The Big Threats Against Nigerian Telcos like MTN, Glo, Airtel NG, 9Mobile

The Big Threats Against Nigerian Telcos like MTN, Glo, Airtel NG, 9Mobile

I made a prediction a few years ago, noting that Nigeria would enter the year of immersive connectivity by 2022: “2020s, starting at 2022, will be the decade of immersive connectivity.” I used the same model which I used in my book – Nanotechnology & Microelectronics – which received IGI Global Book of the Year award, to model that by 2022, a parity would develop, closing some telecom infrastructure gaps and unleashing immersive connectivity at scale in Nigeria.  I do think we are getting there.

In today’s videocast, I make a case that Africa will enter the era of affordable broadband internet in 2022. That will be the year we will begin a new dawn of immersive connectivity where you can eat and surf all you can. Industry players will take off the Internet meter and then focus on service, experience and quality. From satellite broadband vendors to the MNCs with balloons and drones, the sector will become very competitive and service will drive growth. This has happened in the past – every decade, Africa experiences a major industrial transformation. We saw that in banking and voice telephony. 2020s, starting at 2022, will be the decade of immersive connectivity.

But as that happens, there would be major dislocations: Google and Facebook which I baptized as ICT Utilities in a Harvard Business Review article, will play key roles. There is a convergence and consolidation of power in technology. Yes, once you have capabilities in one thing, the cost of doing other things is so low that you can just do it. Blame Moore’s Law for it. So, as time goes on, the powerful technology companies are doing more things in-house and becoming more powerful.

Today, Facebook makes hardware for its servers. Google does the same. Now, they are becoming telcos in Africa, offering possibly near-free broadband services. Sure, they will serve you adverts. But who will resist that? Add the promise of Elon Musk and his Starlink, you get a future-worry for the likes of 9Mobile, Airtel, Glo and MTN.

Yes, if Google and Facebook provide broadband services at near-free cost, before us is a massive disruption. In this piece, Samuel Nwite explains what is happening in that space.

For some years now, Google and Facebook have been working to provide free global internet. However, this push to help internet users, especially in Africa to access reliable and fast internet has become a topic of interest recently due to the disruption it will cause to existing internet structure in the African continent.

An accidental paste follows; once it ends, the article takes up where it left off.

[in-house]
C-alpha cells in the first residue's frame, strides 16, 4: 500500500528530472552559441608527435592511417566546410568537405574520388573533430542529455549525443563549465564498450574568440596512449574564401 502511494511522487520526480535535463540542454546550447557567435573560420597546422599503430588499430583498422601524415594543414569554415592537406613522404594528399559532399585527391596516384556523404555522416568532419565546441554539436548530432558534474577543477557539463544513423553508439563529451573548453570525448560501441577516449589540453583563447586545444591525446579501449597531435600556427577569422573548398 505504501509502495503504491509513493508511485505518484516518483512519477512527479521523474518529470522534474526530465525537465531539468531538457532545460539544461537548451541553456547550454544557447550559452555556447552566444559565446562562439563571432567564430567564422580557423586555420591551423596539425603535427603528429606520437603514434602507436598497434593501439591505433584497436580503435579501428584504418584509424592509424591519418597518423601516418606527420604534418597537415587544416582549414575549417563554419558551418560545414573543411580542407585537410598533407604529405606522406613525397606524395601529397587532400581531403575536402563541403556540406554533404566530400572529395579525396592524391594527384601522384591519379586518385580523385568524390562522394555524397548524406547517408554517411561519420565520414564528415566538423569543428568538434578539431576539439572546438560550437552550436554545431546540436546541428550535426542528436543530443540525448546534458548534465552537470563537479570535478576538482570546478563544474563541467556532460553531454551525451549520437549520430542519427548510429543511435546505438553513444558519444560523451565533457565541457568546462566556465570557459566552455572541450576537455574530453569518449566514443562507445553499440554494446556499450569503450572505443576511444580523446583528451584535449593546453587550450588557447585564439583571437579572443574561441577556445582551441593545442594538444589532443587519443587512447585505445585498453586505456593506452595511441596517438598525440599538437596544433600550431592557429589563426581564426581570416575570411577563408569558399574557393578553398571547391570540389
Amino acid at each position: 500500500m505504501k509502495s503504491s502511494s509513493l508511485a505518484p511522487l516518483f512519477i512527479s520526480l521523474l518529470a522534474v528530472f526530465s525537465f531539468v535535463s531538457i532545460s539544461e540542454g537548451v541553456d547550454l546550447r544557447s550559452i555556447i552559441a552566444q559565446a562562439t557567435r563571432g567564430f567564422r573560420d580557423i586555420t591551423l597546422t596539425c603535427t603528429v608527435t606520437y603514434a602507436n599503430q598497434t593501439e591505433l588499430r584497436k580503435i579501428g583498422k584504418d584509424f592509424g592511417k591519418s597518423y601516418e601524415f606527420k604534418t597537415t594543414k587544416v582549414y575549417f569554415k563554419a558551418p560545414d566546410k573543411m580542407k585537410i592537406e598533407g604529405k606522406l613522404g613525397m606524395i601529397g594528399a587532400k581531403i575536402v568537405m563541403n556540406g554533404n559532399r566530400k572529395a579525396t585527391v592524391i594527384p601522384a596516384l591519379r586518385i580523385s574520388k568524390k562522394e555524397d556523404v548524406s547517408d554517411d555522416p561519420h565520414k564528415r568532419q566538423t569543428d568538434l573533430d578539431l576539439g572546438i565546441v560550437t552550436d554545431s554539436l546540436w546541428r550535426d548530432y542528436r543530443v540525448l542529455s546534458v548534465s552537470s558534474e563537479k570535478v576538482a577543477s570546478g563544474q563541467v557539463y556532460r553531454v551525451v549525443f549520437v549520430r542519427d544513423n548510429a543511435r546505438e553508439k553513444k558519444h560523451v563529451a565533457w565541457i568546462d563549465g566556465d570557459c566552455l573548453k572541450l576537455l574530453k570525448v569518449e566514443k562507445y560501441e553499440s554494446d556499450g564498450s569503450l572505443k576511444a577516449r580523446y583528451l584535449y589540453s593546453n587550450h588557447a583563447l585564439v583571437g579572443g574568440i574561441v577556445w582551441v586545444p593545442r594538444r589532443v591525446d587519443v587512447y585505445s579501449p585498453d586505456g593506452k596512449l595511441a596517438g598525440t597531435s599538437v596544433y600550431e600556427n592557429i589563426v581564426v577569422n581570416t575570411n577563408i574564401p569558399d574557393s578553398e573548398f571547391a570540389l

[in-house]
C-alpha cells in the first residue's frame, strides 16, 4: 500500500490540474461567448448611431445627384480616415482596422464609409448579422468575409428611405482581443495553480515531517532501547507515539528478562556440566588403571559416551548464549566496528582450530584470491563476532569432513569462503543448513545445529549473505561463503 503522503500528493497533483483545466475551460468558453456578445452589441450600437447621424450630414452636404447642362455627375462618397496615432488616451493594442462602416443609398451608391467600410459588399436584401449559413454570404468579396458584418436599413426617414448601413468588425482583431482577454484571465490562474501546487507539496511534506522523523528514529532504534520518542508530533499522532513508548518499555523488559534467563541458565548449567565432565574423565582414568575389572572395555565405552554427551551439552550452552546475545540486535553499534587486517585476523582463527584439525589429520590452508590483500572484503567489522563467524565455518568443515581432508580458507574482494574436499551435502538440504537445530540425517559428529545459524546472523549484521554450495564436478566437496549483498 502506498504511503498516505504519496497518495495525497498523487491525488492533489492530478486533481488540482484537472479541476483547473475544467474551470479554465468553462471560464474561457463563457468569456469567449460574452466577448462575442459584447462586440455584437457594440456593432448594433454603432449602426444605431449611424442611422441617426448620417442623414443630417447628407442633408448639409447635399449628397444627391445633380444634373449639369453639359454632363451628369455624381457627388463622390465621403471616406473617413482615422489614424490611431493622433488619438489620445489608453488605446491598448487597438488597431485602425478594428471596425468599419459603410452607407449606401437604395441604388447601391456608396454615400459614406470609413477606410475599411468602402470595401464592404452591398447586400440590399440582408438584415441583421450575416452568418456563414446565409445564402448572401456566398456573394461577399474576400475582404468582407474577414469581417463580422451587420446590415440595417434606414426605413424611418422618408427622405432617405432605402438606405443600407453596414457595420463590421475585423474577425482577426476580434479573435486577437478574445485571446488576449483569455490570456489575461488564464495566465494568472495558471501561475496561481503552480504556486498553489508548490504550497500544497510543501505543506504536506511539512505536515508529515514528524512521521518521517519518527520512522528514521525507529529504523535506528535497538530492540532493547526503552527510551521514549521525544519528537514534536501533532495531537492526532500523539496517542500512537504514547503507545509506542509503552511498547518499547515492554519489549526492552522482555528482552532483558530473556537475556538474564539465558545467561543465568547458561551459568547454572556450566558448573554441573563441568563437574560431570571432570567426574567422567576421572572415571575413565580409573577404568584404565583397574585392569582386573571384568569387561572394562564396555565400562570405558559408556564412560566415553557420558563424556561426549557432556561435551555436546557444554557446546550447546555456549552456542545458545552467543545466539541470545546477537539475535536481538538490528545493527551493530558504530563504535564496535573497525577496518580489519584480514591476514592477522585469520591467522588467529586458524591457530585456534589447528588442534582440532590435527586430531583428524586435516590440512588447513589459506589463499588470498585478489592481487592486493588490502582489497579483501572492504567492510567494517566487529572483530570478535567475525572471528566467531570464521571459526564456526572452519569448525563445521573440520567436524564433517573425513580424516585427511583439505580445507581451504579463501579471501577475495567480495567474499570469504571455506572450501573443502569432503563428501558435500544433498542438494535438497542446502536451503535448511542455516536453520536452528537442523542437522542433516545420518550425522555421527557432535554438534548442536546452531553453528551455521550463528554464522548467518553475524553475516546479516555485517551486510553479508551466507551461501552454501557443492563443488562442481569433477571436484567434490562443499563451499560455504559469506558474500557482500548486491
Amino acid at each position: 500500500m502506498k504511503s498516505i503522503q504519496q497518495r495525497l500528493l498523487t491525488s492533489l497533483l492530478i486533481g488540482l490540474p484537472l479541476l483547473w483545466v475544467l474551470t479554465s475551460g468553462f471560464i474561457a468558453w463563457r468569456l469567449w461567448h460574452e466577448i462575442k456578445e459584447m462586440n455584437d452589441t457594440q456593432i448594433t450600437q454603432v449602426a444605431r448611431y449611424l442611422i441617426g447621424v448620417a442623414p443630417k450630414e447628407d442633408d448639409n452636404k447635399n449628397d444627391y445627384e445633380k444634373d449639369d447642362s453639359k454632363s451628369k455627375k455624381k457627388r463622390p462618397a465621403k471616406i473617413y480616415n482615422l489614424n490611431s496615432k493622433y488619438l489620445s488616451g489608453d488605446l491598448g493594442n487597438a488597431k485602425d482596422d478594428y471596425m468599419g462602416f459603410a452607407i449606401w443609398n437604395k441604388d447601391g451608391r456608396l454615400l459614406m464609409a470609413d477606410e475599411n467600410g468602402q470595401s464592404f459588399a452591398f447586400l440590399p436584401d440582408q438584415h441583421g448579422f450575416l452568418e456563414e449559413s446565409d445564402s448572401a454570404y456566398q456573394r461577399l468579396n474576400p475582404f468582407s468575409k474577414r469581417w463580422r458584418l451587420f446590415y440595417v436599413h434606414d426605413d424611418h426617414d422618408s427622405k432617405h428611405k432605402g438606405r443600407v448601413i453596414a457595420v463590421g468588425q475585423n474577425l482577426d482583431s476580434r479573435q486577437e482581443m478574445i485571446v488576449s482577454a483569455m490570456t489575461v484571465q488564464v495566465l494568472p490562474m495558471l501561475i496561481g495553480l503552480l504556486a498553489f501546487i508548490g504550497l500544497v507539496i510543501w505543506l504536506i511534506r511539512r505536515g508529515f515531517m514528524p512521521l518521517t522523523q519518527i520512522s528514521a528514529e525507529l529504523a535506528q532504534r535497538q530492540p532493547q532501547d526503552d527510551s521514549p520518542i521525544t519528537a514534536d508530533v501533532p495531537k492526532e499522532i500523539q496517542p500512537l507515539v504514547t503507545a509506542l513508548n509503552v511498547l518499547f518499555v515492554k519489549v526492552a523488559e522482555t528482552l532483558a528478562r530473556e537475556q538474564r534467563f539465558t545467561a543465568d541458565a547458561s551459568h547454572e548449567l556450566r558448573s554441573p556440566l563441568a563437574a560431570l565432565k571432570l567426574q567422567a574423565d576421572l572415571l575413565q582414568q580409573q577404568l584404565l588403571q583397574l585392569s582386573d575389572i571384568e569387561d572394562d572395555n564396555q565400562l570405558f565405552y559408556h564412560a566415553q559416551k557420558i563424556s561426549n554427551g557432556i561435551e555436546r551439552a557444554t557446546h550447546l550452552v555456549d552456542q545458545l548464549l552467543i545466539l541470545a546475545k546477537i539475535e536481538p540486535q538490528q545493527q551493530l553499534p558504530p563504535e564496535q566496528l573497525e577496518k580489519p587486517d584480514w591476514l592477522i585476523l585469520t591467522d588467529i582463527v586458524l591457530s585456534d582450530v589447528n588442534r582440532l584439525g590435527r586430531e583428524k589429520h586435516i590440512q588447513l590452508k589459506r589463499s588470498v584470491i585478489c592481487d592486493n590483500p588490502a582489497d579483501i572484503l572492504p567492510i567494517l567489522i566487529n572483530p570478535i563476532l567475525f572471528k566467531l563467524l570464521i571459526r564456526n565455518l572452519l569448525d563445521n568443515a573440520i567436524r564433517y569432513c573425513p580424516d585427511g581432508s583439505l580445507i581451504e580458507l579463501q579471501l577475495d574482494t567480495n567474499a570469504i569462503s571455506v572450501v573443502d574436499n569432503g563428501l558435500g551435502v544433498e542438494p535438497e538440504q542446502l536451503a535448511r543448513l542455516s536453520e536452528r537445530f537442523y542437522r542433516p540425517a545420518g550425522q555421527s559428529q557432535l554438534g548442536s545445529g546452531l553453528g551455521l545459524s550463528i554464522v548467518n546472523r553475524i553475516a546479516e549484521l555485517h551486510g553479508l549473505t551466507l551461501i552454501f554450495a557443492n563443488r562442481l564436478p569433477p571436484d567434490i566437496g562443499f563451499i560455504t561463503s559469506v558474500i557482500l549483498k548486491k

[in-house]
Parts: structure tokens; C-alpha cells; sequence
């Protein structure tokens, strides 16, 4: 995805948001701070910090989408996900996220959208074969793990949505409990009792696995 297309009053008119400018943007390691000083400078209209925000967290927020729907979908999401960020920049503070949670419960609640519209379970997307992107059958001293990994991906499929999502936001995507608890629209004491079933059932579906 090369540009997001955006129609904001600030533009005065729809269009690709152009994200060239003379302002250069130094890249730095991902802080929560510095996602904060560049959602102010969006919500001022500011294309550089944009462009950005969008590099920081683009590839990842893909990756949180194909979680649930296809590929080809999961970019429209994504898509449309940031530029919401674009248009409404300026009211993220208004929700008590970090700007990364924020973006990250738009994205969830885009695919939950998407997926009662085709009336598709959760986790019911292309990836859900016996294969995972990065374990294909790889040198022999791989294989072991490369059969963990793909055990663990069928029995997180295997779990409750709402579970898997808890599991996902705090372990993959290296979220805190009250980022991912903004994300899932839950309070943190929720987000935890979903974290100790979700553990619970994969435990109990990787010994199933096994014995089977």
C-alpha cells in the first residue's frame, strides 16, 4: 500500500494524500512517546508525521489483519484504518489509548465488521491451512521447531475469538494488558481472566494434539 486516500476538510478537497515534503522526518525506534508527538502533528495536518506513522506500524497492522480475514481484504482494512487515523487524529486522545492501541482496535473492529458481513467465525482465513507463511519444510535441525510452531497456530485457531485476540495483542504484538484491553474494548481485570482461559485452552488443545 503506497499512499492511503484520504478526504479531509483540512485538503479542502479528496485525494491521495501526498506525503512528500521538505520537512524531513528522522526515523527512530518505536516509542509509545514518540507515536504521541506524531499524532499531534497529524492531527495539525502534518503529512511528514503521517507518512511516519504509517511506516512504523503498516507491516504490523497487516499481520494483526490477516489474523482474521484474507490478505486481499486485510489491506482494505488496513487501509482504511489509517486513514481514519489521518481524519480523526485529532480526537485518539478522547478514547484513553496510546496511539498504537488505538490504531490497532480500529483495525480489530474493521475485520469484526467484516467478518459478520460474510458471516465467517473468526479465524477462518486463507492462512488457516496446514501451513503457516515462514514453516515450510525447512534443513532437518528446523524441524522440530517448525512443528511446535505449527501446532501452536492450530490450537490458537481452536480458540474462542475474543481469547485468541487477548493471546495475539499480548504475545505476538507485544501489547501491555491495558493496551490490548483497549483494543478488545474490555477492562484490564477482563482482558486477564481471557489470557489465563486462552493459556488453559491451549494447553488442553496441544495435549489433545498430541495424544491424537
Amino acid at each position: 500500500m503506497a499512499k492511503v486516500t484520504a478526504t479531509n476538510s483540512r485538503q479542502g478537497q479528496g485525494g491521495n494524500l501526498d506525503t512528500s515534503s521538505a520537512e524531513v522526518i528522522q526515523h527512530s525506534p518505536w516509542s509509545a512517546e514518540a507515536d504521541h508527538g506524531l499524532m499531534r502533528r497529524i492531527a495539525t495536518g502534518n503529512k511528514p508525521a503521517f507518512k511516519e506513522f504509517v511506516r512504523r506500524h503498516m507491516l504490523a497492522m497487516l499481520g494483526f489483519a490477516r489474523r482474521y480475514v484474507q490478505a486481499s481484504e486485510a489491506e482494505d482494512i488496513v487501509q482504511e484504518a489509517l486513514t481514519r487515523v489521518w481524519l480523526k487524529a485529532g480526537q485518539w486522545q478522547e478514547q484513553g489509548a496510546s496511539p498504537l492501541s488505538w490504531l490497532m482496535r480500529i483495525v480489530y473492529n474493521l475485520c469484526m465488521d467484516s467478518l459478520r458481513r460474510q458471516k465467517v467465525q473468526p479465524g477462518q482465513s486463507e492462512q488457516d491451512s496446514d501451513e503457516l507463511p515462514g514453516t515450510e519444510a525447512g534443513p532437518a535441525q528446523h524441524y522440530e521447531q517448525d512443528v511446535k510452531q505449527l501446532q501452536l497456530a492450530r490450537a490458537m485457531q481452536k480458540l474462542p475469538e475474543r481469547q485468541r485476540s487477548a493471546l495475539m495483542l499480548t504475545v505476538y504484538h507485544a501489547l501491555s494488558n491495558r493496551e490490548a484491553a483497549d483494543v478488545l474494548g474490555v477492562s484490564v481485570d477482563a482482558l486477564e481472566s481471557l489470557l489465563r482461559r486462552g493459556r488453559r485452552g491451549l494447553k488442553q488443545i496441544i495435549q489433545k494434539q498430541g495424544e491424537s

There would be a new order, depending on what regulators do. But if they do not do anything smart, I will ask the telecoms to follow the same thing I have recommended to startups in the above Harvard Business Review article: do not resist frontally; simply, find a way to work with Google and Facebook because they are utilities, and utilities like electricity and water boards do not offer choices. Yes, any frontal confrontation will lead to value destruction for traditional telcos. Telcos need to master the flank strategy from Sun Tzu’s Art of War!

For Facebook, the playbook is one thing: control demand (yes, users).

In the digital age, what matters is not who controls supply, but who controls demand. Supply is largely infinite as there are many ways to get to the web, and because it is infinite, users congregate to platforms to help them navigate and make sense of the web.

In 1980, before the digital age as we have it today, the most powerful people in media were newspaper publishers. They were the people you needed to reach to get your message to the world. They decided what everyone read on the dailies and they were powerful. They controlled supply and by controlling supply, they shaped everything including advertising.


Comment on LinkedIn Feed

Comment: Do you think that is what the Indian Telco Jio’s parent (Jio platforms) has recently done with FB taking some stake in it, in part sensing what you are saying?

My Response: Absolutely – that is the only option for Jio. The real question is how do you partner with these ICT utilities? Jio got a good deal and was very smart to have done that. For every $100M, Facebook spends/wastes to get more IPs in India, it would add at least $500M in its market cap. So, investing in India was not to make direct “profit” but to get IP addresses (users) which it can convert into another value as its stocks move upwards. It is like using $10m to do discount in retail stores a week to end of quarter to improve same store numbers so that your stock can add $100m by beating estimates.

Nigerian Telcos Jitter As Google And Facebook Roll Out Plans for Free Internet


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7 thoughts on “The Big Threats Against Nigerian Telcos like MTN, Glo, Airtel NG, 9Mobile

  1. Plenty things. If you play wait and see, you could be steamrolled, and decide you go for frontal confrontation, then you get a hiding.